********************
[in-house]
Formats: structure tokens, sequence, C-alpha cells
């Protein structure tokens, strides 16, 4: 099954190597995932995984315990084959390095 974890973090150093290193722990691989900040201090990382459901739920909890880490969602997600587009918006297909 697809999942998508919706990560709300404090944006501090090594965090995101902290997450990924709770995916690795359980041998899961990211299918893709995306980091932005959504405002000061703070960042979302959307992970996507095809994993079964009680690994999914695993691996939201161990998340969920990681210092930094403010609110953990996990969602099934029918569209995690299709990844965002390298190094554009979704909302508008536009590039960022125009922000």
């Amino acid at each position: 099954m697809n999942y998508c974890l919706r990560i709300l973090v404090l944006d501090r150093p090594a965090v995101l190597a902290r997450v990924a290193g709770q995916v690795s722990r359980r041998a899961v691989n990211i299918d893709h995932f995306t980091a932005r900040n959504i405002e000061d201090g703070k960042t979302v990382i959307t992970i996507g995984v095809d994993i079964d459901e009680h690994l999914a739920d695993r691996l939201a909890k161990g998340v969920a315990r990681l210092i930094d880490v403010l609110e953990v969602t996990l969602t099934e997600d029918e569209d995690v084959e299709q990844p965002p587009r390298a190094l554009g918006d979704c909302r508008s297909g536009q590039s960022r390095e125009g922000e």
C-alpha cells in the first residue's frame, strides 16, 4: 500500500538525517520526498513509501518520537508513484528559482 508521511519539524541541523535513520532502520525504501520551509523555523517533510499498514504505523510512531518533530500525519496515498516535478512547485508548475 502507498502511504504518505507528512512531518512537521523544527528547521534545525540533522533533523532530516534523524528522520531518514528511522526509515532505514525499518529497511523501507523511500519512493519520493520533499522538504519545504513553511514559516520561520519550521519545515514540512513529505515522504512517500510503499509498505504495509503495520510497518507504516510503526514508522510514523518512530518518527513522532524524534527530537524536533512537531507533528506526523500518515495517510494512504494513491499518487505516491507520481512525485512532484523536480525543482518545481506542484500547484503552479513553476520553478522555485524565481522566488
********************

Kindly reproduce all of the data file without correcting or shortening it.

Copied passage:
[in-house]
Formats: structure tokens, sequence, C-alpha cells
């Protein structure tokens, strides 16, 4: 099954190597995932995984315990084959390095 974890973090150093290193722990691989900040201090990382459901739920909890880490969602997600587009918006297909 697809999942998508919706990560709300404090944006501090090594965090995101902290997450990924709770995916690795359980041998899961990211299918893709995306980091932005959504405002000061703070960042979302959307992970996507095809994993079964009680690994999914695993691996939201161990998340969920990681210092930094403010609110953990996990969602099934029918569209995690299709990844965002390298190094554009979704909302508008536009590039960022125009922000």
């Amino acid at each position: 099954m697809n999942y998508c974890l919706r990560i709300l973090v404090l944006d501090r150093p090594a965090v995101l190597a902290r997450v990924a290193g709770q995916v690795s722990r359980r041998a899961v691989n990211i299918d893709h995932f995306t980091a932005r900040n959504i405002e000061d201090g703070k960042t979302v990382i959307t992970i996507g995984v095809d994993i079964d459901e009680h690994l999914a739920d695993r691996l939201a909890k161990g998340v969920a315990r990681l210092i930094d880490v403010l609110e953990v969602t996990l969602t099934e997600d029918e569209d995690v084959e299709q990844p965002p587009r390298a190094l554009g918006d979704c909302r508008s297909g536009q590039s960022r390095e125009g922000e």
C-alpha cells in the first residue's frame, strides 16, 4: 500500500538525517520526498513509501518520537508513484528559482 508521511519539524541541523535513520532502520525504501520551509523555523517533510499498514504505523510512531518533530500525519496515498516535478512547485508548475 502507498502511504504518505507528512512531518512537521523544527528547521534545525540533522533533523532530516534523524528522520531518514528511522526509515532505514525499518529497511523501507523511500519512493519520493520533499522538504519545504513553511514559516520561520519550521519545515514540512513529505515522504512517500510503499509498505504495509503495520510497518507504516510503526514508522510514523518512530518518527513522532524524534527530537524536533512537531507533528506526523500518515495517510494512504494513491499518487505516491507520481512525485512532484523536480525543482518545481506542484500547484503552479513553476520553478522555485524565481522566488